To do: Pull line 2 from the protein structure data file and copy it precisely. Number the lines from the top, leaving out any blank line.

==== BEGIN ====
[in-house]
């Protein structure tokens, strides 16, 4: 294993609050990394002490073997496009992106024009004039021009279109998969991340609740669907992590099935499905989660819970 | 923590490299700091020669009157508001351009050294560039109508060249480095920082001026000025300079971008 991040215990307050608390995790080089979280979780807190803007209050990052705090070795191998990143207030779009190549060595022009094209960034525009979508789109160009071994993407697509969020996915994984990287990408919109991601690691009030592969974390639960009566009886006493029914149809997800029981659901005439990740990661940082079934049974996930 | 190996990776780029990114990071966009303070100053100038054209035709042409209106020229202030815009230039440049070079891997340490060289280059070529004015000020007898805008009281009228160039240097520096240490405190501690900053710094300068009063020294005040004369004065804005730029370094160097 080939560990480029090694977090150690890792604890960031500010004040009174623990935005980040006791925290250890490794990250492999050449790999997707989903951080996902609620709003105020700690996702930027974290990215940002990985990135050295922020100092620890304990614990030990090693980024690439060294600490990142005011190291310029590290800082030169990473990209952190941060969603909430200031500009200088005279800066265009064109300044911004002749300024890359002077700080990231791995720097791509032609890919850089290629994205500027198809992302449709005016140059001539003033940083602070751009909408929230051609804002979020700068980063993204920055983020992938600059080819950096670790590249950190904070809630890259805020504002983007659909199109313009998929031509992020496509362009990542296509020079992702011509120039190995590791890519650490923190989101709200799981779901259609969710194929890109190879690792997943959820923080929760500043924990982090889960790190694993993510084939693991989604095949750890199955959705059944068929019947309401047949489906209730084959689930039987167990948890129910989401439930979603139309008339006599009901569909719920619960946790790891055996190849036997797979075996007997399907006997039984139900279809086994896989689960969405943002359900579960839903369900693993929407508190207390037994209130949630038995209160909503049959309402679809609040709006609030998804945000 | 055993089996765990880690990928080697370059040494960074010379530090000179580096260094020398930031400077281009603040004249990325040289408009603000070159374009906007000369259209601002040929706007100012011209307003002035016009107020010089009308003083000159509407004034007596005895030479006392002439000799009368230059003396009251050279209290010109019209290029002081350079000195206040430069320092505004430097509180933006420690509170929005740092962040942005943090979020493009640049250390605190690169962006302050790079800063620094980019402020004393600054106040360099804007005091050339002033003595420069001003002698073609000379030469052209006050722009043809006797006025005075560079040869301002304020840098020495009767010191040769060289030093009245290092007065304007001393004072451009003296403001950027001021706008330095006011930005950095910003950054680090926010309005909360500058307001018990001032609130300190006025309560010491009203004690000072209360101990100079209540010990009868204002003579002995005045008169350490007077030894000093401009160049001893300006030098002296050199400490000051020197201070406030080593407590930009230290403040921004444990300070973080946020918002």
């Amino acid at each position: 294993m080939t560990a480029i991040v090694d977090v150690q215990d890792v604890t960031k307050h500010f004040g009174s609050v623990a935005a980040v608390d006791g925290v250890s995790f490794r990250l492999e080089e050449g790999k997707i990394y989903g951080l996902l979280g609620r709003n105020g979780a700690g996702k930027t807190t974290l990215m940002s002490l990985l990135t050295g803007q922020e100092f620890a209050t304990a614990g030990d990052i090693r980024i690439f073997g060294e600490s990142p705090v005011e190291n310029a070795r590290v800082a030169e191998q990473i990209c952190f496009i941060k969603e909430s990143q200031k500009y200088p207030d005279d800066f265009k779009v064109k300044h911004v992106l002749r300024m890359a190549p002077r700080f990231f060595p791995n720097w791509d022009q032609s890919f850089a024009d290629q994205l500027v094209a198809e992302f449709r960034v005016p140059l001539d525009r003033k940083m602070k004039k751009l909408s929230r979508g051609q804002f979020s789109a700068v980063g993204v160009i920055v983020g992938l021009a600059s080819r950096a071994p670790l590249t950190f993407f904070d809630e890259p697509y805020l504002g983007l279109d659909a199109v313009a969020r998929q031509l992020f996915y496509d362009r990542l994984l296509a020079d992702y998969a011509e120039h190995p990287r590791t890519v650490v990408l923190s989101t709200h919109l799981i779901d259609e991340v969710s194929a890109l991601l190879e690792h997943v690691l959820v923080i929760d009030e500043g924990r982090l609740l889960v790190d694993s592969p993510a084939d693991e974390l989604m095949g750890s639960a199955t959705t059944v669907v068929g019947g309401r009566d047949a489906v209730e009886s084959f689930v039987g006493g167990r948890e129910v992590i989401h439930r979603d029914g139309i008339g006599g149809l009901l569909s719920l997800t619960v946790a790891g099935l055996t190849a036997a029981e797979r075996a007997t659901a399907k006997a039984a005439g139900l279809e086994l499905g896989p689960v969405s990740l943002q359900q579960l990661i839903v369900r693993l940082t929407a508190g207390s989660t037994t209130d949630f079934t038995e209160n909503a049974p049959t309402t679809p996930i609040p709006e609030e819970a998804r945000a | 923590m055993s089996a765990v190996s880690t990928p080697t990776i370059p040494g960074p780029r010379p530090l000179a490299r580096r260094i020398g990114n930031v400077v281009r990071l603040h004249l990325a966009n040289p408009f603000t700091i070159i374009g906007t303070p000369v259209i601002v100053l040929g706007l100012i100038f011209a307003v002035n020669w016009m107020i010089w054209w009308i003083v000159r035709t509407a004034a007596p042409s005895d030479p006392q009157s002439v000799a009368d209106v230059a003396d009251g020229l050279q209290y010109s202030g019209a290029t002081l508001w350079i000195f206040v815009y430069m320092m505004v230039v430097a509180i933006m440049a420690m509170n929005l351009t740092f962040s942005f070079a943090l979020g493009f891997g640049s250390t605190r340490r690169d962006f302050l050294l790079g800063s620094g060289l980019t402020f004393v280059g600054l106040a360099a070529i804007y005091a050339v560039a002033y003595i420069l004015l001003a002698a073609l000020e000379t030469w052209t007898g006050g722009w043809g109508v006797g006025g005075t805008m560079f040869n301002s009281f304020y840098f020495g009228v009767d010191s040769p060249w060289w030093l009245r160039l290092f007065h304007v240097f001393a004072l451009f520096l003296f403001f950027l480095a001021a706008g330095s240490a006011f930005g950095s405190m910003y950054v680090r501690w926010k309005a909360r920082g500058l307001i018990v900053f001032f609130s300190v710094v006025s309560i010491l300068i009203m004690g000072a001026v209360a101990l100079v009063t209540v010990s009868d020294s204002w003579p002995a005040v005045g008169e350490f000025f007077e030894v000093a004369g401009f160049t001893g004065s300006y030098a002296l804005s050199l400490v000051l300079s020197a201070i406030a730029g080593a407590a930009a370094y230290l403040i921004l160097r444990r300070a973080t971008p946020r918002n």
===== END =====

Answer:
């Protein structure tokens, strides 16, 4: 294993609050990394002490073997496009992106024009004039021009279109998969991340609740669907992590099935499905989660819970 | 923590490299700091020669009157508001351009050294560039109508060249480095920082001026000025300079971008 991040215990307050608390995790080089979280979780807190803007209050990052705090070795191998990143207030779009190549060595022009094209960034525009979508789109160009071994993407697509969020996915994984990287990408919109991601690691009030592969974390639960009566009886006493029914149809997800029981659901005439990740990661940082079934049974996930 | 190996990776780029990114990071966009303070100053100038054209035709042409209106020229202030815009230039440049070079891997340490060289280059070529004015000020007898805008009281009228160039240097520096240490405190501690900053710094300068009063020294005040004369004065804005730029370094160097 080939560990480029090694977090150690890792604890960031500010004040009174623990935005980040006791925290250890490794990250492999050449790999997707989903951080996902609620709003105020700690996702930027974290990215940002990985990135050295922020100092620890304990614990030990090693980024690439060294600490990142005011190291310029590290800082030169990473990209952190941060969603909430200031500009200088005279800066265009064109300044911004002749300024890359002077700080990231791995720097791509032609890919850089290629994205500027198809992302449709005016140059001539003033940083602070751009909408929230051609804002979020700068980063993204920055983020992938600059080819950096670790590249950190904070809630890259805020504002983007659909199109313009998929031509992020496509362009990542296509020079992702011509120039190995590791890519650490923190989101709200799981779901259609969710194929890109190879690792997943959820923080929760500043924990982090889960790190694993993510084939693991989604095949750890199955959705059944068929019947309401047949489906209730084959689930039987167990948890129910989401439930979603139309008339006599009901569909719920619960946790790891055996190849036997797979075996007997399907006997039984139900279809086994896989689960969405943002359900579960839903369900693993929407508190207390037994209130949630038995209160909503049959309402679809609040709006609030998804945000 | 055993089996765990880690990928080697370059040494960074010379530090000179580096260094020398930031400077281009603040004249990325040289408009603000070159374009906007000369259209601002040929706007100012011209307003002035016009107020010089009308003083000159509407004034007596005895030479006392002439000799009368230059003396009251050279209290010109019209290029002081350079000195206040430069320092505004430097509180933006420690509170929005740092962040942005943090979020493009640049250390605190690169962006302050790079800063620094980019402020004393600054106040360099804007005091050339002033003595420069001003002698073609000379030469052209006050722009043809006797006025005075560079040869301002304020840098020495009767010191040769060289030093009245290092007065304007001393004072451009003296403001950027001021706008330095006011930005950095910003950054680090926010309005909360500058307001018990001032609130300190006025309560010491009203004690000072209360101990100079209540010990009868204002003579002995005045008169350490007077030894000093401009160049001893300006030098002296050199400490000051020197201070406030080593407590930009230290403040921004444990300070973080946020918002």